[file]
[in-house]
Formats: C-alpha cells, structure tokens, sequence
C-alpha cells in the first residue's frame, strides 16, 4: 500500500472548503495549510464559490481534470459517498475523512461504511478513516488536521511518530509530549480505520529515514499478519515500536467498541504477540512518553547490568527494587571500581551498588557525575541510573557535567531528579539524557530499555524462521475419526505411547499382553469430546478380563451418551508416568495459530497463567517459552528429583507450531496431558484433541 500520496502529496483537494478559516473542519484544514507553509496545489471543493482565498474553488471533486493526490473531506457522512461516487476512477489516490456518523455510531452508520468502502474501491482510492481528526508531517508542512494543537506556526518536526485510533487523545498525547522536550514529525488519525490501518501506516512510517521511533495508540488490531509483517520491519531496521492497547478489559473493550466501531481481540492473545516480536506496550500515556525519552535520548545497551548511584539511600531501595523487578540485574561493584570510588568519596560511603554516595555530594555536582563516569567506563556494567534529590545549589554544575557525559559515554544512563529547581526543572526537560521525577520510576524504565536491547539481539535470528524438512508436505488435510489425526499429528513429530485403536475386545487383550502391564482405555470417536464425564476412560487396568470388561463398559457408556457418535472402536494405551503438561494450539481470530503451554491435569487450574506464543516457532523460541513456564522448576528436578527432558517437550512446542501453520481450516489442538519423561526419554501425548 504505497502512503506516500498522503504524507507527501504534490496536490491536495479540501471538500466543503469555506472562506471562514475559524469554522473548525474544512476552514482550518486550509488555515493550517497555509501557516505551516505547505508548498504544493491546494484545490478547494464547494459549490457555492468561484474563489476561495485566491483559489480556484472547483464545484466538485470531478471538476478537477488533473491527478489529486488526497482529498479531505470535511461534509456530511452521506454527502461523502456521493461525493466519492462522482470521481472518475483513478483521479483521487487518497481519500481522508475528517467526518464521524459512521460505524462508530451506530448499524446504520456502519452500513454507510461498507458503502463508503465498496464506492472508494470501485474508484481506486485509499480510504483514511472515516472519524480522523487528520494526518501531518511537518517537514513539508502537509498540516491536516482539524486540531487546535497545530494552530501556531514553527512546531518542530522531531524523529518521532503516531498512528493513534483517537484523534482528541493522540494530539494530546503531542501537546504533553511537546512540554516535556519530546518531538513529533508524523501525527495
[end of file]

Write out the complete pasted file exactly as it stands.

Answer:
[in-house]
Formats: C-alpha cells, structure tokens, sequence
C-alpha cells in the first residue's frame, strides 16, 4: 500500500472548503495549510464559490481534470459517498475523512461504511478513516488536521511518530509530549480505520529515514499478519515500536467498541504477540512518553547490568527494587571500581551498588557525575541510573557535567531528579539524557530499555524462521475419526505411547499382553469430546478380563451418551508416568495459530497463567517459552528429583507450531496431558484433541 500520496502529496483537494478559516473542519484544514507553509496545489471543493482565498474553488471533486493526490473531506457522512461516487476512477489516490456518523455510531452508520468502502474501491482510492481528526508531517508542512494543537506556526518536526485510533487523545498525547522536550514529525488519525490501518501506516512510517521511533495508540488490531509483517520491519531496521492497547478489559473493550466501531481481540492473545516480536506496550500515556525519552535520548545497551548511584539511600531501595523487578540485574561493584570510588568519596560511603554516595555530594555536582563516569567506563556494567534529590545549589554544575557525559559515554544512563529547581526543572526537560521525577520510576524504565536491547539481539535470528524438512508436505488435510489425526499429528513429530485403536475386545487383550502391564482405555470417536464425564476412560487396568470388561463398559457408556457418535472402536494405551503438561494450539481470530503451554491435569487450574506464543516457532523460541513456564522448576528436578527432558517437550512446542501453520481450516489442538519423561526419554501425548 504505497502512503506516500498522503504524507507527501504534490496536490491536495479540501471538500466543503469555506472562506471562514475559524469554522473548525474544512476552514482550518486550509488555515493550517497555509501557516505551516505547505508548498504544493491546494484545490478547494464547494459549490457555492468561484474563489476561495485566491483559489480556484472547483464545484466538485470531478471538476478537477488533473491527478489529486488526497482529498479531505470535511461534509456530511452521506454527502461523502456521493461525493466519492462522482470521481472518475483513478483521479483521487487518497481519500481522508475528517467526518464521524459512521460505524462508530451506530448499524446504520456502519452500513454507510461498507458503502463508503465498496464506492472508494470501485474508484481506486485509499480510504483514511472515516472519524480522523487528520494526518501531518511537518517537514513539508502537509498540516491536516482539524486540531487546535497545530494552530501556531514553527512546531518542530522531531524523529518521532503516531498512528493513534483517537484523534482528541493522540494530539494530546503531542501537546504533553511537546512540554516535556519530546518531538513529533508524523501525527495